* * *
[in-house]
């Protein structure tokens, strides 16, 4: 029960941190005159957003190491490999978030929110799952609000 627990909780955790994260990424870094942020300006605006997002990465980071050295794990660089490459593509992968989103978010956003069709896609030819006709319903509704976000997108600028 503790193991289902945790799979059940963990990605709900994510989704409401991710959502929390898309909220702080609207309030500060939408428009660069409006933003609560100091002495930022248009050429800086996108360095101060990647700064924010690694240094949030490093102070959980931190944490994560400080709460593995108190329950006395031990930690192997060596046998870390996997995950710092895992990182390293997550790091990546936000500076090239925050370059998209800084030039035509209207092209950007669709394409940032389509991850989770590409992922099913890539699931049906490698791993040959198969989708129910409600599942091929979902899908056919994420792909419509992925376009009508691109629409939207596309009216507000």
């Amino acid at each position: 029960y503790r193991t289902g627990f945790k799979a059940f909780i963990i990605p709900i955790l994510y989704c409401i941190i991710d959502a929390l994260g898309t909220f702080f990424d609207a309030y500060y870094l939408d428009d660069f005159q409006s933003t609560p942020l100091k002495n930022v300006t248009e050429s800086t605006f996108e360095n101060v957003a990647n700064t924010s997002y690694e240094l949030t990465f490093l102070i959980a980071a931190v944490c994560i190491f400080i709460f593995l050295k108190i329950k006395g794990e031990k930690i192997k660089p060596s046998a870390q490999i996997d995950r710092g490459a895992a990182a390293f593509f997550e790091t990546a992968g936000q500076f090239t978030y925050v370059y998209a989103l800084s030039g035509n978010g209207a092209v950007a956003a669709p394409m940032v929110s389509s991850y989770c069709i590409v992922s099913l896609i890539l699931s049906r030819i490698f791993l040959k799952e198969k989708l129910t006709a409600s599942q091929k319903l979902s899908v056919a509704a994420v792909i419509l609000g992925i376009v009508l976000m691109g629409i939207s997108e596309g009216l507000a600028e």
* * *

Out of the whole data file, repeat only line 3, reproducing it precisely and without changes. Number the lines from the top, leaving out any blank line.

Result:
């Amino acid at each position: 029960y503790r193991t289902g627990f945790k799979a059940f909780i963990i990605p709900i955790l994510y989704c409401i941190i991710d959502a929390l994260g898309t909220f702080f990424d609207a309030y500060y870094l939408d428009d660069f005159q409006s933003t609560p942020l100091k002495n930022v300006t248009e050429s800086t605006f996108e360095n101060v957003a990647n700064t924010s997002y690694e240094l949030t990465f490093l102070i959980a980071a931190v944490c994560i190491f400080i709460f593995l050295k108190i329950k006395g794990e031990k930690i192997k660089p060596s046998a870390q490999i996997d995950r710092g490459a895992a990182a390293f593509f997550e790091t990546a992968g936000q500076f090239t978030y925050v370059y998209a989103l800084s030039g035509n978010g209207a092209v950007a956003a669709p394409m940032v929110s389509s991850y989770c069709i590409v992922s099913l896609i890539l699931s049906r030819i490698f791993l040959k799952e198969k989708l129910t006709a409600s599942q091929k319903l979902s899908v056919a509704a994420v792909i419509l609000g992925i376009v009508l976000m691109g629409i939207s997108e596309g009216l507000a600028e």